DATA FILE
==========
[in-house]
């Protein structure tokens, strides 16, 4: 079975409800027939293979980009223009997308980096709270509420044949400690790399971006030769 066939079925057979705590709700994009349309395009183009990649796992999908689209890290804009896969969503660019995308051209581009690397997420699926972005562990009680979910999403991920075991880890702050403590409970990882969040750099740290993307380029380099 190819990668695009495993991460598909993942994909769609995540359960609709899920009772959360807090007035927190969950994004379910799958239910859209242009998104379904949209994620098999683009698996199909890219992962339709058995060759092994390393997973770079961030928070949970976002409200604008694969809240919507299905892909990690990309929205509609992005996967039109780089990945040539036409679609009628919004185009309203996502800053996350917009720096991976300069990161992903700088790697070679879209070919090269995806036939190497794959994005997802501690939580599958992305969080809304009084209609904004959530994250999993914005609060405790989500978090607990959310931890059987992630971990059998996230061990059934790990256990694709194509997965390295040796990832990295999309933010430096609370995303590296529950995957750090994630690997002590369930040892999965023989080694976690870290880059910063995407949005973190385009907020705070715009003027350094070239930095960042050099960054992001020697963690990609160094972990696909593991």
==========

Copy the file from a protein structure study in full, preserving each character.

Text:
[in-house]
């Protein structure tokens, strides 16, 4: 079975409800027939293979980009223009997308980096709270509420044949400690790399971006030769 066939079925057979705590709700994009349309395009183009990649796992999908689209890290804009896969969503660019995308051209581009690397997420699926972005562990009680979910999403991920075991880890702050403590409970990882969040750099740290993307380029380099 190819990668695009495993991460598909993942994909769609995540359960609709899920009772959360807090007035927190969950994004379910799958239910859209242009998104379904949209994620098999683009698996199909890219992962339709058995060759092994390393997973770079961030928070949970976002409200604008694969809240919507299905892909990690990309929205509609992005996967039109780089990945040539036409679609009628919004185009309203996502800053996350917009720096991976300069990161992903700088790697070679879209070919090269995806036939190497794959994005997802501690939580599958992305969080809304009084209609904004959530994250999993914005609060405790989500978090607990959310931890059987992630971990059998996230061990059934790990256990694709194509997965390295040796990832990295999309933010430096609370995303590296529950995957750090994630690997002590369930040892999965023989080694976690870290880059910063995407949005973190385009907020705070715009003027350094070239930095960042050099960054992001020697963690990609160094972990696909593991």